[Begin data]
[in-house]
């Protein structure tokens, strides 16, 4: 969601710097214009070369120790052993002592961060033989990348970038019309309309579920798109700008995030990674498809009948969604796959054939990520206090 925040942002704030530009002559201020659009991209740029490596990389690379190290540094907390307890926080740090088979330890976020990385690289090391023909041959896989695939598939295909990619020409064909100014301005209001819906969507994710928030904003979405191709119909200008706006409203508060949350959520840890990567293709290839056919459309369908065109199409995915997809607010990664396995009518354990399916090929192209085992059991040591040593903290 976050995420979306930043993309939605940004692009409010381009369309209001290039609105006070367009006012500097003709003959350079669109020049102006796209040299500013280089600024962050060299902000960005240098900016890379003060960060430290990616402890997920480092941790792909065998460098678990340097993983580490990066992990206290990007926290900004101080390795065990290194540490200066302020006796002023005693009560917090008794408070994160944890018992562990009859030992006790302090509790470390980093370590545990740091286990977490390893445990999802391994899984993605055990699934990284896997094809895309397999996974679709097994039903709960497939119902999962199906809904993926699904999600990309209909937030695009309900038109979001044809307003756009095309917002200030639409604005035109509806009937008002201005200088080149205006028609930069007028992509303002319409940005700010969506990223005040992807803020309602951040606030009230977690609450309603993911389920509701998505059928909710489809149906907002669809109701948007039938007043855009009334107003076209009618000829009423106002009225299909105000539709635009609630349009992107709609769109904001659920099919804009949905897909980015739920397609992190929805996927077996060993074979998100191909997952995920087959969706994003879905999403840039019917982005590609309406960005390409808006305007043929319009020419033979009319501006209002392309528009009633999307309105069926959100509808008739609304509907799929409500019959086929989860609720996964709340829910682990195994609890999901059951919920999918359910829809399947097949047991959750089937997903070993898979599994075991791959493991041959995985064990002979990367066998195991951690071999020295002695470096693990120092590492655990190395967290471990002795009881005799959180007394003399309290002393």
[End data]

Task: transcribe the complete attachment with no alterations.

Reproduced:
[in-house]
């Protein structure tokens, strides 16, 4: 969601710097214009070369120790052993002592961060033989990348970038019309309309579920798109700008995030990674498809009948969604796959054939990520206090 925040942002704030530009002559201020659009991209740029490596990389690379190290540094907390307890926080740090088979330890976020990385690289090391023909041959896989695939598939295909990619020409064909100014301005209001819906969507994710928030904003979405191709119909200008706006409203508060949350959520840890990567293709290839056919459309369908065109199409995915997809607010990664396995009518354990399916090929192209085992059991040591040593903290 976050995420979306930043993309939605940004692009409010381009369309209001290039609105006070367009006012500097003709003959350079669109020049102006796209040299500013280089600024962050060299902000960005240098900016890379003060960060430290990616402890997920480092941790792909065998460098678990340097993983580490990066992990206290990007926290900004101080390795065990290194540490200066302020006796002023005693009560917090008794408070994160944890018992562990009859030992006790302090509790470390980093370590545990740091286990977490390893445990999802391994899984993605055990699934990284896997094809895309397999996974679709097994039903709960497939119902999962199906809904993926699904999600990309209909937030695009309900038109979001044809307003756009095309917002200030639409604005035109509806009937008002201005200088080149205006028609930069007028992509303002319409940005700010969506990223005040992807803020309602951040606030009230977690609450309603993911389920509701998505059928909710489809149906907002669809109701948007039938007043855009009334107003076209009618000829009423106002009225299909105000539709635009609630349009992107709609769109904001659920099919804009949905897909980015739920397609992190929805996927077996060993074979998100191909997952995920087959969706994003879905999403840039019917982005590609309406960005390409808006305007043929319009020419033979009319501006209002392309528009009633999307309105069926959100509808008739609304509907799929409500019959086929989860609720996964709340829910682990195994609890999901059951919920999918359910829809399947097949047991959750089937997903070993898979599994075991791959493991041959995985064990002979990367066998195991951690071999020295002695470096693990120092590492655990190395967290471990002795009881005799959180007394003399309290002393």